Downhill Alternatives to Skiing and Snowboarding

Downhill Alternatives to Skiing and Snowboarding
For those with no skiing or snowboarding experience, a trip to a ski resort can be a painful affair. If you're not looking forward to learning how to ski or snowboard, consider trying one of these alternative activities, some of which offer a taste of the downhill thrills without the needed skills.

Ski Bikes

While some bike snow-covered slopes and trails on real mountain bikes, ski bikes feature bike frames with skis in place of wheels. Ski bikes provide greater stability, and some models even provide a suspension for a cushier ride. Not every resort offers or allows ski bikes, so check with the resort prior to traveling to see if this is an option. Practitioners claim ski biking is easier for people to learn than either skiing or snowboarding.


Tubing (riding inflatable tubes down the mountain) is available at numerous resorts and is a great alternative for young children and others who don't plan to ski or snowboard. Many resorts provide a specially created and dedicated carved-out track for tubers. This activity is often offered at night, so it is also a fun after-ski activity. Tubing requires about as much skill as sledding, so there is no learning curve.

Ski Boards (Snowblades)

Ski boards, often called snowblades, are essentially shortened skis (generally 75 to 125 cm). Given their shorter length and wider dimensions, ski boards are easier to turn and less cumbersome than traditional alpine skis. Ski boards don't require the use of poles and are a good introduction to skiing. Ski boards are widely allowed at ski resorts and are available for purchase or rent through ski shops.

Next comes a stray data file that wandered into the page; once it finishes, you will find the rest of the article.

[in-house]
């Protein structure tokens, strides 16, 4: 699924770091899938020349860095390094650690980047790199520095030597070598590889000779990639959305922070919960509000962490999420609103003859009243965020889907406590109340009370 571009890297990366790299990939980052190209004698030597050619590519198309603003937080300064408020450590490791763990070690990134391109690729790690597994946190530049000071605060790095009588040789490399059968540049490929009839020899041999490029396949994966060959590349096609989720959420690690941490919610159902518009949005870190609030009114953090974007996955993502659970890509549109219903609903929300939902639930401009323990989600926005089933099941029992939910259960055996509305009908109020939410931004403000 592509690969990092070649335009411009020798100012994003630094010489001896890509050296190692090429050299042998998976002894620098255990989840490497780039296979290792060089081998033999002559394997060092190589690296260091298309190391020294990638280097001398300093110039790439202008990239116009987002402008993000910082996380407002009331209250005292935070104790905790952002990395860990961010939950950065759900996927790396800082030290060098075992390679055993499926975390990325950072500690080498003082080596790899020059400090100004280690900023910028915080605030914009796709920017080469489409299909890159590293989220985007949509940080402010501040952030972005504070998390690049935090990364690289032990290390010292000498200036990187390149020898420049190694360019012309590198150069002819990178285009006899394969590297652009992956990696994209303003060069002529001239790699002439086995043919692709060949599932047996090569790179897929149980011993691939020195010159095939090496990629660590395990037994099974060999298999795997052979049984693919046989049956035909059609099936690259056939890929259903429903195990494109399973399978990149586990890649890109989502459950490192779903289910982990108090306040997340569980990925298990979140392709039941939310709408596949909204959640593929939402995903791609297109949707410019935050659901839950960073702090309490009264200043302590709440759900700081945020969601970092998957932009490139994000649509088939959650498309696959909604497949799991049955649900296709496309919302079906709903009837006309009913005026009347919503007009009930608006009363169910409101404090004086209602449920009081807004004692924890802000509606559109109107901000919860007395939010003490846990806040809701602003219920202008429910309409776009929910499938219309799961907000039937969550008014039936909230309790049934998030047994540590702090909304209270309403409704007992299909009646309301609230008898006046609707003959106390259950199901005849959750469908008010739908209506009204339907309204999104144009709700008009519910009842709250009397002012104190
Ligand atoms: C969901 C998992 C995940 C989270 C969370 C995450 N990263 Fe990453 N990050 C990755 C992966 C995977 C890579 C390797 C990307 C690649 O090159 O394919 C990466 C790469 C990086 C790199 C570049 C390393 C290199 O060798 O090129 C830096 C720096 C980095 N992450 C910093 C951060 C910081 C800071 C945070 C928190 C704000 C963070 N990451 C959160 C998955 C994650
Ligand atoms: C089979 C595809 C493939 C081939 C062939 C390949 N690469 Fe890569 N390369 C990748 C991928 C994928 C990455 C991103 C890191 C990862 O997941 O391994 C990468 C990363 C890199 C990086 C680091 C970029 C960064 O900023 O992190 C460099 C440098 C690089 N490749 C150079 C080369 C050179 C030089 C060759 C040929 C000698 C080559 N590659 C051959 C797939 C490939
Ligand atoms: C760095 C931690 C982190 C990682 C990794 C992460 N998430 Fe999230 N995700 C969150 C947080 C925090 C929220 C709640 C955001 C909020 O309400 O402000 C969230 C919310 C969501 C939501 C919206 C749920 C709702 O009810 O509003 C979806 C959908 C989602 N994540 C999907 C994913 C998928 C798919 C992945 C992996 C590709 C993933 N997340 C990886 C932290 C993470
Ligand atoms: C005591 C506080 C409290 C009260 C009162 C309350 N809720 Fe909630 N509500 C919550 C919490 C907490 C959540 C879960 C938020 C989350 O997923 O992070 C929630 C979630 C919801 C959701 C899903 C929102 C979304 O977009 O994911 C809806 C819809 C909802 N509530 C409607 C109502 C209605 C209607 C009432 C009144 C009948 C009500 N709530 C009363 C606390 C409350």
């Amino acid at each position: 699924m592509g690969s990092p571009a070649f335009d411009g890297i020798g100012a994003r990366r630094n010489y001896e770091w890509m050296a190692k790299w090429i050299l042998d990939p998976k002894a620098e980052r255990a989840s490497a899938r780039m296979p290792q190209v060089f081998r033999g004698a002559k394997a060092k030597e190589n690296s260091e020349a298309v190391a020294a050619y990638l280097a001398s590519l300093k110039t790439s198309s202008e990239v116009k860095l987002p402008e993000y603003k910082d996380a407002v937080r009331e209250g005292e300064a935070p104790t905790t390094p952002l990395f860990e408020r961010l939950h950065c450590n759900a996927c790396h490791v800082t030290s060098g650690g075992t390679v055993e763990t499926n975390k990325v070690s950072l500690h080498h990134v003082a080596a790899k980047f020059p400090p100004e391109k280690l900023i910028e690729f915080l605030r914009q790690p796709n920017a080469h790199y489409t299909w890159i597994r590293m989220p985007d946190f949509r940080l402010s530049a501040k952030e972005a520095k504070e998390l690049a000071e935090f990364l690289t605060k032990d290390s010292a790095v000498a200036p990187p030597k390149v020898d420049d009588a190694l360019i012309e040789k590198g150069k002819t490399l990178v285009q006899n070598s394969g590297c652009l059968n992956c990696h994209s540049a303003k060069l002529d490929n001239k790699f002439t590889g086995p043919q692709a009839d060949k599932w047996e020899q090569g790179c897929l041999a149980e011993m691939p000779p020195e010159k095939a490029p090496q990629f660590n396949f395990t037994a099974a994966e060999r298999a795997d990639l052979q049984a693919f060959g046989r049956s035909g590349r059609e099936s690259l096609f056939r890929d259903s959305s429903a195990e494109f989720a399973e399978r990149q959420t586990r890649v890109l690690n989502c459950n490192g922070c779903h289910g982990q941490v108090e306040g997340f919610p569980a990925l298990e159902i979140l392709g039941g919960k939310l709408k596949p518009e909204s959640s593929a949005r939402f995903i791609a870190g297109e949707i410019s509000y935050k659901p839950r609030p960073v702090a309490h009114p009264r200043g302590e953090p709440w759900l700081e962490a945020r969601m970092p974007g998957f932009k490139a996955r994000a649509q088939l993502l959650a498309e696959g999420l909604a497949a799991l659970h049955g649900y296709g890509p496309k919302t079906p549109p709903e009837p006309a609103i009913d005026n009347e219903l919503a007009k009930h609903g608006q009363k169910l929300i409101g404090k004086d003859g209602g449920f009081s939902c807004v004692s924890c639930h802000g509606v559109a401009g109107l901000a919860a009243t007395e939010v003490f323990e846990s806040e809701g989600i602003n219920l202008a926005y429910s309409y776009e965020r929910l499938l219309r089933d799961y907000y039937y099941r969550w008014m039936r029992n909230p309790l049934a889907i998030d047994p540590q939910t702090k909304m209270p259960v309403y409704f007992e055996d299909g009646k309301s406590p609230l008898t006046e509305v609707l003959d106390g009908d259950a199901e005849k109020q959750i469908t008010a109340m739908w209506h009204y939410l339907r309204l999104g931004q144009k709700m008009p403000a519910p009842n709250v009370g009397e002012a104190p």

Noboarding--basically snowboarding without the bindings--is more of a backyard or back country activity, but can be done on slopes. Resorts tend to restrict devices without a means of strapping in because of liability issues, so practitioners usually head to the back country or private hills. The activity is particular popular in the back country of British Columbia, which is where it originated.
Special noboards or snowboard conversion kits include a simple bungee rope and foot grip pad. You stand on the board but are more free and fluid due to the fact that you're not strapped in, similar to the experience of surfing.


The snowskate comes closest to actually skateboarding on snow. The snowskate is a short, binding-less snowboard designed primarily for tricks and park use. While it can be used to ride downhill, its size and design makes it less ideal for extended downhill usage than the snowboard or noboard.
Some snowskates are simple decks; others are decks mounted on skis. Snowskates range from inexpensive plastic to advanced, expensive models that feature the latest performance technology.
Many resorts won't allow these on the lifts since they don't have a leash; some, such as Okemo, Vermont, offer a snowskate park. Check with individual resorts for snowskate policies and facilities.

Article Written By Joe Fletcher

Joe Fletcher has been a writer since 2002, starting his career in politics and legislation. He has written travel and outdoor recreation articles for a variety of print and online publications, including "Rocky Mountain Magazine" and "Bomb Snow." He received a Bachelor of Arts in political science from Rutgers College.

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